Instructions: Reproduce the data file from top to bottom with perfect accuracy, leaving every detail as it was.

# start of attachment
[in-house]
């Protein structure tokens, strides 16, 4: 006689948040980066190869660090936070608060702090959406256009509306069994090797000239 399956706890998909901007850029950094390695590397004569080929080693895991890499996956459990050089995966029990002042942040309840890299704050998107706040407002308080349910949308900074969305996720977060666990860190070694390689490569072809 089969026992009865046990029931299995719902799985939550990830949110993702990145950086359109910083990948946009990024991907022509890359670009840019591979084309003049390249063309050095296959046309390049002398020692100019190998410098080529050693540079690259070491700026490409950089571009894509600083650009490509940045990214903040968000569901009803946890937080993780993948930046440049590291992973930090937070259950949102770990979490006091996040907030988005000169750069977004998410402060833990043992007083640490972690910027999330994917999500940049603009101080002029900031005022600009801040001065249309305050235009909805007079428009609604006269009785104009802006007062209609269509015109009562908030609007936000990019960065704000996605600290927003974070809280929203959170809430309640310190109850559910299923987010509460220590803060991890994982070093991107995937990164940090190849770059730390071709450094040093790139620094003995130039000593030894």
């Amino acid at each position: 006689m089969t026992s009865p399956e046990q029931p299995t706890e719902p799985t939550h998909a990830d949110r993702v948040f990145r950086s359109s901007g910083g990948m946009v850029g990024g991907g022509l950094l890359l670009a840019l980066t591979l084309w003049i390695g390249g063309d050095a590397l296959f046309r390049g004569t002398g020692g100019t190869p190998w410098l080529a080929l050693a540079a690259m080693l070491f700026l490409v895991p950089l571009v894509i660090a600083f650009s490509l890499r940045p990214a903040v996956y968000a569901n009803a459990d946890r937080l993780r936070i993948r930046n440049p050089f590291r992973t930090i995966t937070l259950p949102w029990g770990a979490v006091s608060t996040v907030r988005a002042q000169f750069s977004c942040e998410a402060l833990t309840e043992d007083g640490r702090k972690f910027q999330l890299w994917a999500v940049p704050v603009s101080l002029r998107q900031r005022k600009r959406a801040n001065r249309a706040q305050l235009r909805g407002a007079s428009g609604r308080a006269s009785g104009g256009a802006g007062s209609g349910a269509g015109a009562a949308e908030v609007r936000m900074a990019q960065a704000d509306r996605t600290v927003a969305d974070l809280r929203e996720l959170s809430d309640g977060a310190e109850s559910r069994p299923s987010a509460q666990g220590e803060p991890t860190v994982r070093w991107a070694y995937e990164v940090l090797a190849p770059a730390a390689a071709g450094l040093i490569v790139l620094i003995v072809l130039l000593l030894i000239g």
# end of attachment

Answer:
[in-house]
């Protein structure tokens, strides 16, 4: 006689948040980066190869660090936070608060702090959406256009509306069994090797000239 399956706890998909901007850029950094390695590397004569080929080693895991890499996956459990050089995966029990002042942040309840890299704050998107706040407002308080349910949308900074969305996720977060666990860190070694390689490569072809 089969026992009865046990029931299995719902799985939550990830949110993702990145950086359109910083990948946009990024991907022509890359670009840019591979084309003049390249063309050095296959046309390049002398020692100019190998410098080529050693540079690259070491700026490409950089571009894509600083650009490509940045990214903040968000569901009803946890937080993780993948930046440049590291992973930090937070259950949102770990979490006091996040907030988005000169750069977004998410402060833990043992007083640490972690910027999330994917999500940049603009101080002029900031005022600009801040001065249309305050235009909805007079428009609604006269009785104009802006007062209609269509015109009562908030609007936000990019960065704000996605600290927003974070809280929203959170809430309640310190109850559910299923987010509460220590803060991890994982070093991107995937990164940090190849770059730390071709450094040093790139620094003995130039000593030894």
């Amino acid at each position: 006689m089969t026992s009865p399956e046990q029931p299995t706890e719902p799985t939550h998909a990830d949110r993702v948040f990145r950086s359109s901007g910083g990948m946009v850029g990024g991907g022509l950094l890359l670009a840019l980066t591979l084309w003049i390695g390249g063309d050095a590397l296959f046309r390049g004569t002398g020692g100019t190869p190998w410098l080529a080929l050693a540079a690259m080693l070491f700026l490409v895991p950089l571009v894509i660090a600083f650009s490509l890499r940045p990214a903040v996956y968000a569901n009803a459990d946890r937080l993780r936070i993948r930046n440049p050089f590291r992973t930090i995966t937070l259950p949102w029990g770990a979490v006091s608060t996040v907030r988005a002042q000169f750069s977004c942040e998410a402060l833990t309840e043992d007083g640490r702090k972690f910027q999330l890299w994917a999500v940049p704050v603009s101080l002029r998107q900031r005022k600009r959406a801040n001065r249309a706040q305050l235009r909805g407002a007079s428009g609604r308080a006269s009785g104009g256009a802006g007062s209609g349910a269509g015109a009562a949308e908030v609007r936000m900074a990019q960065a704000d509306r996605t600290v927003a969305d974070l809280r929203e996720l959170s809430d309640g977060a310190e109850s559910r069994p299923s987010a509460q666990g220590e803060p991890t860190v994982r070093w991107a070694y995937e990164v940090l090797a190849p770059a730390a390689a071709g450094l040093i490569v790139l620094i003995v072809l130039l000593l030894i000239g």